• pH Preference: New Guinea Impatiens prefer slightly acidic to neutral soil pH, generally between 6.0 and 6.5.


The best time to plant New Guinea Impatiens is in the spring after the threat of frost has passed. Space the plants about 8 to 12 inches apart to allow for adequate air circulation. Plant them at the same depth they were in their pots to avoid burying the stems.



  • Planting New Guinea Impatiens at the right time is crucial. Spring is the ideal season, specifically after the last frost has passed. This timing ensures that the tender plants aren’t exposed to damaging cold temperatures. Depending on your region, this could be anywhere from late March to early June.

Site Preparation

  • Before planting, choose a suitable location. New Guinea Impatiens prefer a spot that receives partial to full shade, especially protection from the harsh afternoon sun. The site should have well-draining soil. It’s beneficial to enrich the soil with organic compost to provide the necessary nutrients for growth.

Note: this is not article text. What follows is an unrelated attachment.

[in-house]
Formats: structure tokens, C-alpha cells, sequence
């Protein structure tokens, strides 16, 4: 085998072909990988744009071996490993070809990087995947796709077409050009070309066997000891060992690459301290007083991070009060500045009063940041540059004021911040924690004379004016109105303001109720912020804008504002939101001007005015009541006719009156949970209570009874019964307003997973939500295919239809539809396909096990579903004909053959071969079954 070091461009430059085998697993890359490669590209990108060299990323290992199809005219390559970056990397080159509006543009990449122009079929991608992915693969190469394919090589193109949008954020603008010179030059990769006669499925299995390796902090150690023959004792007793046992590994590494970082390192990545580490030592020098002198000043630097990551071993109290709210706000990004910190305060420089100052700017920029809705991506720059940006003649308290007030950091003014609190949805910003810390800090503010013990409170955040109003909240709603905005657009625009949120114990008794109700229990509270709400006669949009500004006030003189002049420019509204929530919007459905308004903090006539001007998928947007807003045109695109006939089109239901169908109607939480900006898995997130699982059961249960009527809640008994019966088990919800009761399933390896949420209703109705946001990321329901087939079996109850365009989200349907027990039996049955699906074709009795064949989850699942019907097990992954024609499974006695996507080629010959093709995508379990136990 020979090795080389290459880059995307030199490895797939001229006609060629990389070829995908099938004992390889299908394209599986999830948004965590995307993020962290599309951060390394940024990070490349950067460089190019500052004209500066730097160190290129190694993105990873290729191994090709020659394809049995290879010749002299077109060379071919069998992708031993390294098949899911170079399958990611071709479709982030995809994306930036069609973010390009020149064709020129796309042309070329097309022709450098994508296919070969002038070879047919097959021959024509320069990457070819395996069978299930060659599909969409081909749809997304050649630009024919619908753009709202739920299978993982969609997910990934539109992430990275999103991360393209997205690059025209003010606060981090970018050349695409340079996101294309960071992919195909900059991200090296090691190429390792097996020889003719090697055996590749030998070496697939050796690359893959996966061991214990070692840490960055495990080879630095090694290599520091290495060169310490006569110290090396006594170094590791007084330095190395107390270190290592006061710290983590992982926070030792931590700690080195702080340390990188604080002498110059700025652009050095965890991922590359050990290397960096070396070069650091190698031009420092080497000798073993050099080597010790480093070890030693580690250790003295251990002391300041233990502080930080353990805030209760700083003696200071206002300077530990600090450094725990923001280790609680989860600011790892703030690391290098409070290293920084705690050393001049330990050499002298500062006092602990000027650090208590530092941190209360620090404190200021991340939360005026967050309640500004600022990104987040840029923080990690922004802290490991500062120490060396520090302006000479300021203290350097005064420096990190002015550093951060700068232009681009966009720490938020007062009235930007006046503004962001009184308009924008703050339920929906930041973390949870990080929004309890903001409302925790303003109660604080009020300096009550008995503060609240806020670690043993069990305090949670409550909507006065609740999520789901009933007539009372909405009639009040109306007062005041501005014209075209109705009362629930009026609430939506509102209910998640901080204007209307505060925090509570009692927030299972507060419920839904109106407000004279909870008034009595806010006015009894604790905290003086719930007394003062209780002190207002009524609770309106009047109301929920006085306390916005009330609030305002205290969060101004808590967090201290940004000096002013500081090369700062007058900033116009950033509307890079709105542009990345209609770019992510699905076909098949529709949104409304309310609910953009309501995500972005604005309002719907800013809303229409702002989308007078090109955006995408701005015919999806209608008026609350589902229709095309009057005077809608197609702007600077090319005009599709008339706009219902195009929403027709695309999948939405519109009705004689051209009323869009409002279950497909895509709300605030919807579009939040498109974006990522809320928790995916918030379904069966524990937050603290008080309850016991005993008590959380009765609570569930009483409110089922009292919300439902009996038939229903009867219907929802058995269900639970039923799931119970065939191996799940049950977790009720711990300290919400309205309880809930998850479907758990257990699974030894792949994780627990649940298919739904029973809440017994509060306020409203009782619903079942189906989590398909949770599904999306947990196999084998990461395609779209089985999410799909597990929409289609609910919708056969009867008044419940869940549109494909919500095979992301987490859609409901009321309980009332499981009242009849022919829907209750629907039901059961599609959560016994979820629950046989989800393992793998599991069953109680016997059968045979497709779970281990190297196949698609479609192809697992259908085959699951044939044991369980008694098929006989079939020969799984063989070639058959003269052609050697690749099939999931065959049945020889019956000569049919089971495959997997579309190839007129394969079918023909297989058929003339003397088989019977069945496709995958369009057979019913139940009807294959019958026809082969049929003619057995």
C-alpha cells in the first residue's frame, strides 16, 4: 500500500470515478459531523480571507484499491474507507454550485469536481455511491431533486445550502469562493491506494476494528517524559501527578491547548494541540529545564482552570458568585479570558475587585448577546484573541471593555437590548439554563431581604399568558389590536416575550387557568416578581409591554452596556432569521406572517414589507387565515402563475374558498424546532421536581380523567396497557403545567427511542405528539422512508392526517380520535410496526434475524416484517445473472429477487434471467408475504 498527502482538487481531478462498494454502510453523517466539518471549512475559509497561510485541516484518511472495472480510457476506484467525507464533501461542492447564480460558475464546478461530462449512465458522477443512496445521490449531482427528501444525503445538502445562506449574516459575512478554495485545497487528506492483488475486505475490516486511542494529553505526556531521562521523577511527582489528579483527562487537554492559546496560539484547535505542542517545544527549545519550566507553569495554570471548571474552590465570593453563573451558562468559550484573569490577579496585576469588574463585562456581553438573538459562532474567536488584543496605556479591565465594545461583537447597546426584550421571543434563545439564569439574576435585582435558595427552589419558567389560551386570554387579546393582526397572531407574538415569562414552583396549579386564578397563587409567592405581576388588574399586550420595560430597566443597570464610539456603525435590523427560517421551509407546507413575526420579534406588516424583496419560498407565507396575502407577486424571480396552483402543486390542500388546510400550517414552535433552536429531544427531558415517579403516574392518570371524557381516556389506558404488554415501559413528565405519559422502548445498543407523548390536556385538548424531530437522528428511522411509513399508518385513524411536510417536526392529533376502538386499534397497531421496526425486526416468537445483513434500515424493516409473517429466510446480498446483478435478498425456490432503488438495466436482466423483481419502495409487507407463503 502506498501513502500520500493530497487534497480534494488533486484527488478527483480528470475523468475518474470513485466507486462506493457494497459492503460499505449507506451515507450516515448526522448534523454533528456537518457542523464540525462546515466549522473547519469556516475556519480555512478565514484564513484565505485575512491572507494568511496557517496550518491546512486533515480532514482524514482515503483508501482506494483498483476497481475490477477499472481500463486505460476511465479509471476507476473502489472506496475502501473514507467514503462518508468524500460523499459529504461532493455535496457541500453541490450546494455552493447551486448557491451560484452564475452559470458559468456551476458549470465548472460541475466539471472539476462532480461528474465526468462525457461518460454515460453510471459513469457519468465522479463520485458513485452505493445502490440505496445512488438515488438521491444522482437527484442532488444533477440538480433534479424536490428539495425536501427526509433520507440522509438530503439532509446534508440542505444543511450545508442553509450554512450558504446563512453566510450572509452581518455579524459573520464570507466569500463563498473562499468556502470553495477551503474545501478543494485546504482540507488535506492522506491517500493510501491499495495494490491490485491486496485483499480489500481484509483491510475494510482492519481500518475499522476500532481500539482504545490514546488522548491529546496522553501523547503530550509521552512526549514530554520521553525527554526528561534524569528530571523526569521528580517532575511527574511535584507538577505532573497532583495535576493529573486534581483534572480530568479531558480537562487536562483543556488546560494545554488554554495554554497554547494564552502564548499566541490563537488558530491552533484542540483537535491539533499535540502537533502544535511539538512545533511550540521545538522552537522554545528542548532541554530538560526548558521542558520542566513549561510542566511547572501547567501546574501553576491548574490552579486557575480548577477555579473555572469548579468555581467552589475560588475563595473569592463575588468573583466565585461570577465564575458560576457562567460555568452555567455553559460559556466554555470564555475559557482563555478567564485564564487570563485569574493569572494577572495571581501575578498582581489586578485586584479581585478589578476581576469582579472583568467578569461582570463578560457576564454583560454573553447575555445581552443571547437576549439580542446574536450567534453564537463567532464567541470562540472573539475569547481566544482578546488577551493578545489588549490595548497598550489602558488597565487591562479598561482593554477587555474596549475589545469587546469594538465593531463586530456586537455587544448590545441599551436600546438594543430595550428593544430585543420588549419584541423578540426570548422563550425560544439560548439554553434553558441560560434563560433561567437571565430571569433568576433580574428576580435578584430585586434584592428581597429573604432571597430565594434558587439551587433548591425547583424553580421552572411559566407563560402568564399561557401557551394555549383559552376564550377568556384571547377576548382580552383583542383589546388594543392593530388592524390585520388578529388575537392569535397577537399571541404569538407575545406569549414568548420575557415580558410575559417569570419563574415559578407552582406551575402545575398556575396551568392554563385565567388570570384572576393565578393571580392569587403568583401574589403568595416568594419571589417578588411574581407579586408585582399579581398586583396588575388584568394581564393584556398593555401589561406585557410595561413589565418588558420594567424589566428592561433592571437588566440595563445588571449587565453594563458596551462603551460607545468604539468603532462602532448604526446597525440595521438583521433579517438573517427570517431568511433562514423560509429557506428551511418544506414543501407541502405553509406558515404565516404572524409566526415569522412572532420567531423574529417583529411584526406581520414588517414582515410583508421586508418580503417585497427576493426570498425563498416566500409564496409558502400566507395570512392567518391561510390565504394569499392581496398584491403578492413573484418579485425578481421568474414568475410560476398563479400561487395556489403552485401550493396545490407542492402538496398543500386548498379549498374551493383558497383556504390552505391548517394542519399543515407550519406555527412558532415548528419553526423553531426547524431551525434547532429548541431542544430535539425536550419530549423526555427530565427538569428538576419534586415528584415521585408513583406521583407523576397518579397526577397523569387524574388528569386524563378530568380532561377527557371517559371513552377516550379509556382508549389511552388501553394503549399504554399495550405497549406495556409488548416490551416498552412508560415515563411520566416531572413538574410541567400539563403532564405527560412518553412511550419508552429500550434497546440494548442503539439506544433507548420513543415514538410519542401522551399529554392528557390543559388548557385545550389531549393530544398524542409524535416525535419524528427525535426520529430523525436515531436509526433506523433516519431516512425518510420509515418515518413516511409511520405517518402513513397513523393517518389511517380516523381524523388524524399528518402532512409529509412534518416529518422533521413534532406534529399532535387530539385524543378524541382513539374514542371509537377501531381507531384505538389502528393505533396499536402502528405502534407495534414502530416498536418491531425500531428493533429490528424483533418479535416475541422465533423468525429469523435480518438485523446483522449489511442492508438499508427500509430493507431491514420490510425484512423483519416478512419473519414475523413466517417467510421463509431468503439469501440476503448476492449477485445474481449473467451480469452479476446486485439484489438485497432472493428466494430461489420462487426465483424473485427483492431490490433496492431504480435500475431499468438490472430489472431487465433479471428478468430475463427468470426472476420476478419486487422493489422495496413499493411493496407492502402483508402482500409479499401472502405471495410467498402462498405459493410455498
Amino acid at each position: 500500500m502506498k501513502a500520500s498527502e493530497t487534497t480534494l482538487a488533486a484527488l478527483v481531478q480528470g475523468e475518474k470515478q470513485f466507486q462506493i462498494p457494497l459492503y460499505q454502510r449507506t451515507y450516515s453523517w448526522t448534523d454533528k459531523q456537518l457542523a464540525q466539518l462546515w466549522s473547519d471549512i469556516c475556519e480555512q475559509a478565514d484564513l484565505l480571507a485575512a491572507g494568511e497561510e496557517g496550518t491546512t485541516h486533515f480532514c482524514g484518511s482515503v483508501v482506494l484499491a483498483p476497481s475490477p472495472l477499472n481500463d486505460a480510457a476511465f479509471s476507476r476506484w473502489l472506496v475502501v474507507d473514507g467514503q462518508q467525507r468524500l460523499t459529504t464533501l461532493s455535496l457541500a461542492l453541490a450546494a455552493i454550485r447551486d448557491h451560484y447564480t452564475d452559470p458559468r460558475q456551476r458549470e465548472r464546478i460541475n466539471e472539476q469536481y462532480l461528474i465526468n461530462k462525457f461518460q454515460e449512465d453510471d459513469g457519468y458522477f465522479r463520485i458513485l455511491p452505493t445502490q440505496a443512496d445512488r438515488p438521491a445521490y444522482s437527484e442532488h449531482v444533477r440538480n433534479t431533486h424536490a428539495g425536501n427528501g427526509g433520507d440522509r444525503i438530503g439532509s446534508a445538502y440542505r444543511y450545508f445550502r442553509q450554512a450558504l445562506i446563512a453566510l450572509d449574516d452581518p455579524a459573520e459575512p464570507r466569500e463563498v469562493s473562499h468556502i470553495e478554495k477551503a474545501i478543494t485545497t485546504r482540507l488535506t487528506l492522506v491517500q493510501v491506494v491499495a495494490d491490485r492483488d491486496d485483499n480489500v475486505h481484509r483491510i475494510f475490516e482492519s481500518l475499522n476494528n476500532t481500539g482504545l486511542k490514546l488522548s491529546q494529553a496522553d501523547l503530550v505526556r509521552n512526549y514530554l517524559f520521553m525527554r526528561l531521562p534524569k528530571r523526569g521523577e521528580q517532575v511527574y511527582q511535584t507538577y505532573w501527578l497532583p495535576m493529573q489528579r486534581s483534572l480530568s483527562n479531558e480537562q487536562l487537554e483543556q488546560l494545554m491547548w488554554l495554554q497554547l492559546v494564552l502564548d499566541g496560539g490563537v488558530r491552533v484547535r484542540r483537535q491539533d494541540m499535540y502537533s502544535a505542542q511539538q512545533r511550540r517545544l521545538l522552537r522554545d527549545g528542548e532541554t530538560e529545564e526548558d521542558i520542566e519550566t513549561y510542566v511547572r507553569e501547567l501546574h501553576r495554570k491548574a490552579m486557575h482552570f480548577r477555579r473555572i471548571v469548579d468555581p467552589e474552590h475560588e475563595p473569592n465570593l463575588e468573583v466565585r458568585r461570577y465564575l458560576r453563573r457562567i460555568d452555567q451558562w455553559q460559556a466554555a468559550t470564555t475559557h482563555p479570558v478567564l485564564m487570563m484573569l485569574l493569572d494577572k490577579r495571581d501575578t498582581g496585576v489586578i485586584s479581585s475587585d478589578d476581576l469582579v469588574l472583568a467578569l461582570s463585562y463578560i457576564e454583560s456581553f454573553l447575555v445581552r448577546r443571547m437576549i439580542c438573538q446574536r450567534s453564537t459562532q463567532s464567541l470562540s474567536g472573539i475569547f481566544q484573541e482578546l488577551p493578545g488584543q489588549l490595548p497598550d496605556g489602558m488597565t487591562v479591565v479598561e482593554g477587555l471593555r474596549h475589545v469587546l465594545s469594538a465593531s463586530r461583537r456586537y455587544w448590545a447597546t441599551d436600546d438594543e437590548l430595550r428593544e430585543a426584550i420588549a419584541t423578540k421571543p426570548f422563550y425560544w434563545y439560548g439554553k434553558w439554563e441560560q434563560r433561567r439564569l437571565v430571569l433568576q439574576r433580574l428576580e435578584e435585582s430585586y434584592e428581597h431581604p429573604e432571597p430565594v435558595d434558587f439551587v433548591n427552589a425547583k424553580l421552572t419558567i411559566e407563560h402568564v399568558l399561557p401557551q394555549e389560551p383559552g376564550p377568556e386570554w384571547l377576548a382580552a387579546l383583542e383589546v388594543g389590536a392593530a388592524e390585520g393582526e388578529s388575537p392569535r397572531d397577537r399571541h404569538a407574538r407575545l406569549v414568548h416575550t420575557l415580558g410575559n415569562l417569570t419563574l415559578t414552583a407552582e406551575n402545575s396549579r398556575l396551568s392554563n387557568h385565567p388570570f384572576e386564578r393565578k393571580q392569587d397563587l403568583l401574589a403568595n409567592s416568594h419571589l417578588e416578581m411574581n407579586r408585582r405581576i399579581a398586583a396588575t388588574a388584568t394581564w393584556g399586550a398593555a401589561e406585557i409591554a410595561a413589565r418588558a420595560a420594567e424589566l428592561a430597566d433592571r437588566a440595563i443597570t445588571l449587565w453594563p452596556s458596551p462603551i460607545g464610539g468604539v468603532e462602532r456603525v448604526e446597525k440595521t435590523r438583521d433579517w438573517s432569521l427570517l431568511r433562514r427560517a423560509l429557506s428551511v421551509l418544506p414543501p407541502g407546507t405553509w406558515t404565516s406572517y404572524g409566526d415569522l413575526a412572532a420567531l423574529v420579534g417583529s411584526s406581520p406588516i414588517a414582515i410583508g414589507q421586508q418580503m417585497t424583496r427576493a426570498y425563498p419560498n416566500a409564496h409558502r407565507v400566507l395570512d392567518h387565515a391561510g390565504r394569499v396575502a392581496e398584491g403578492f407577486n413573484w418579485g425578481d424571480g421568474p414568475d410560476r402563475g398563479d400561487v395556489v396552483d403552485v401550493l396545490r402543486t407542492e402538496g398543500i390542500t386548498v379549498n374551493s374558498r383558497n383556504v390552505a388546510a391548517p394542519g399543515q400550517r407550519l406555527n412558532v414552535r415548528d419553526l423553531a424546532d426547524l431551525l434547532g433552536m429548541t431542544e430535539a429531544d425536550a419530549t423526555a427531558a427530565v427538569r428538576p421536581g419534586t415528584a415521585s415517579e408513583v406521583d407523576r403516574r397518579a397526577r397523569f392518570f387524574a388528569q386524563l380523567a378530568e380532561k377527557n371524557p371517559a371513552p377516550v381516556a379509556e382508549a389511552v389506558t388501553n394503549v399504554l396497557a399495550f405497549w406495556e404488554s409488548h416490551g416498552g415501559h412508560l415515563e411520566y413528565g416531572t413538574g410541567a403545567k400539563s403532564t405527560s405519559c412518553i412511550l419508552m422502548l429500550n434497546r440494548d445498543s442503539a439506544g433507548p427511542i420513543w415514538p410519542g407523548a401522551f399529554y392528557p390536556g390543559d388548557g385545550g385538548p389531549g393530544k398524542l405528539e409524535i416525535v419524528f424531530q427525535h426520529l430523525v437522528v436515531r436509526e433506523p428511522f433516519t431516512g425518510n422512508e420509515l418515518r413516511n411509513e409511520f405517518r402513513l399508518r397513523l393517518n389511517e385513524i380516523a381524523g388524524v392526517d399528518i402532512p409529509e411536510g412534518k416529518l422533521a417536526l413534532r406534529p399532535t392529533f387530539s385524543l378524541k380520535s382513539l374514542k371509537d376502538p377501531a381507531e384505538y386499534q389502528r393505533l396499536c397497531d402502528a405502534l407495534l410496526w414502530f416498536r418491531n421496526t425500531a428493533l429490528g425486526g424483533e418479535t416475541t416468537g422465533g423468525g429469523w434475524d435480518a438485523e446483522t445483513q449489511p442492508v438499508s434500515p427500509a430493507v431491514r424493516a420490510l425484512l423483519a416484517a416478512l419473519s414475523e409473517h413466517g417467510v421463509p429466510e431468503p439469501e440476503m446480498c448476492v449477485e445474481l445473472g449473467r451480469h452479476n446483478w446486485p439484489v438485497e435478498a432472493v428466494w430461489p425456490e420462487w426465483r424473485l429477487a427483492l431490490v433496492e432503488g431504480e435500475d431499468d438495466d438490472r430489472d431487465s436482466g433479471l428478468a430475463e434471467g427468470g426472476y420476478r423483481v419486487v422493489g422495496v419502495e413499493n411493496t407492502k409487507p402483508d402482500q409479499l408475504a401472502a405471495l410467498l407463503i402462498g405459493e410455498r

• Proper spacing is important to maintain good air circulation around the plants, which reduces the risk of fungal diseases. Space them about 8 to 12 inches apart. This distance allows each plant enough room to grow and spread without competing too much with neighboring plants.

Planting Depth

  • When planting New Guinea Impatiens, it’s essential to get the depth right. Plant them at the same depth they were growing in their pots. This means the soil level in your garden should match the soil level they were at in their container. Planting too deep can cause the stems to rot, while planting too shallow can expose the roots and stress the plant.